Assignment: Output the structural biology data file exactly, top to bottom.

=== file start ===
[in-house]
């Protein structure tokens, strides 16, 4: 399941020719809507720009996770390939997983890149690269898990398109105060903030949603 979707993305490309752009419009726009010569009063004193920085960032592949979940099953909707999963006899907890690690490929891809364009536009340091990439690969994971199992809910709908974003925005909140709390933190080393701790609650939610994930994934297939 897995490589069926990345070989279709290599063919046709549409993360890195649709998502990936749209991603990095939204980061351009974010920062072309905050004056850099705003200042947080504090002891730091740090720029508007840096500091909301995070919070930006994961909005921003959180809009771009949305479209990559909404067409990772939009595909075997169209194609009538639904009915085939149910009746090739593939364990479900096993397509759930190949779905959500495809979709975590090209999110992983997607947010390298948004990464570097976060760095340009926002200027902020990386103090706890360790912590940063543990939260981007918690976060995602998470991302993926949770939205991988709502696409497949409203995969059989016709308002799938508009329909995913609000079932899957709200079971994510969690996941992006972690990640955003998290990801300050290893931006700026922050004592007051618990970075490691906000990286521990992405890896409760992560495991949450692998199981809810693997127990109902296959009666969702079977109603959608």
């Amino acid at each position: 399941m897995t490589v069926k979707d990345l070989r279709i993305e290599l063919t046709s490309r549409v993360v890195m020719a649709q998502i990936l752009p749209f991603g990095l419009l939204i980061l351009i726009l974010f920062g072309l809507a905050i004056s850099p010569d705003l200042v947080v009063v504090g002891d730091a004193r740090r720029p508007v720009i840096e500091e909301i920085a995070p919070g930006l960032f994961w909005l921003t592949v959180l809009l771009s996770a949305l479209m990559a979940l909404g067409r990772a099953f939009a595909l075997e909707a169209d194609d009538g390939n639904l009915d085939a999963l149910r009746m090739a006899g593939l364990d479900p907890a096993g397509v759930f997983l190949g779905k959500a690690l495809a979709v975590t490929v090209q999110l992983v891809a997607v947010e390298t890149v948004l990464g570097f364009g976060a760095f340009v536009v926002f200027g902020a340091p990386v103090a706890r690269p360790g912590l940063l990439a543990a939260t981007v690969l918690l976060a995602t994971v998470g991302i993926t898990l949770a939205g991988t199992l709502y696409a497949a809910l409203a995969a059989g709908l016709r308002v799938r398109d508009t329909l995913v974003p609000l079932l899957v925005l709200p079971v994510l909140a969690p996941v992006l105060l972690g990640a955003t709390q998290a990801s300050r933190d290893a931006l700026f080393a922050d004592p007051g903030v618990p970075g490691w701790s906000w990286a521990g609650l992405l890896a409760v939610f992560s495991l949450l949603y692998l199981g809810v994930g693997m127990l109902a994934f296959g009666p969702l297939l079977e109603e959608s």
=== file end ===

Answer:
[in-house]
């Protein structure tokens, strides 16, 4: 399941020719809507720009996770390939997983890149690269898990398109105060903030949603 979707993305490309752009419009726009010569009063004193920085960032592949979940099953909707999963006899907890690690490929891809364009536009340091990439690969994971199992809910709908974003925005909140709390933190080393701790609650939610994930994934297939 897995490589069926990345070989279709290599063919046709549409993360890195649709998502990936749209991603990095939204980061351009974010920062072309905050004056850099705003200042947080504090002891730091740090720029508007840096500091909301995070919070930006994961909005921003959180809009771009949305479209990559909404067409990772939009595909075997169209194609009538639904009915085939149910009746090739593939364990479900096993397509759930190949779905959500495809979709975590090209999110992983997607947010390298948004990464570097976060760095340009926002200027902020990386103090706890360790912590940063543990939260981007918690976060995602998470991302993926949770939205991988709502696409497949409203995969059989016709308002799938508009329909995913609000079932899957709200079971994510969690996941992006972690990640955003998290990801300050290893931006700026922050004592007051618990970075490691906000990286521990992405890896409760992560495991949450692998199981809810693997127990109902296959009666969702079977109603959608």
């Amino acid at each position: 399941m897995t490589v069926k979707d990345l070989r279709i993305e290599l063919t046709s490309r549409v993360v890195m020719a649709q998502i990936l752009p749209f991603g990095l419009l939204i980061l351009i726009l974010f920062g072309l809507a905050i004056s850099p010569d705003l200042v947080v009063v504090g002891d730091a004193r740090r720029p508007v720009i840096e500091e909301i920085a995070p919070g930006l960032f994961w909005l921003t592949v959180l809009l771009s996770a949305l479209m990559a979940l909404g067409r990772a099953f939009a595909l075997e909707a169209d194609d009538g390939n639904l009915d085939a999963l149910r009746m090739a006899g593939l364990d479900p907890a096993g397509v759930f997983l190949g779905k959500a690690l495809a979709v975590t490929v090209q999110l992983v891809a997607v947010e390298t890149v948004l990464g570097f364009g976060a760095f340009v536009v926002f200027g902020a340091p990386v103090a706890r690269p360790g912590l940063l990439a543990a939260t981007v690969l918690l976060a995602t994971v998470g991302i993926t898990l949770a939205g991988t199992l709502y696409a497949a809910l409203a995969a059989g709908l016709r308002v799938r398109d508009t329909l995913v974003p609000l079932l899957v925005l709200p079971v994510l909140a969690p996941v992006l105060l972690g990640a955003t709390q998290a990801s300050r933190d290893a931006l700026f080393a922050d004592p007051g903030v618990p970075g490691w701790s906000w990286a521990g609650l992405l890896a409760v939610f992560s495991l949450l949603y692998l199981g809810v994930g693997m127990l109902a994934f296959g009666p969702l297939l079977e109603e959608s």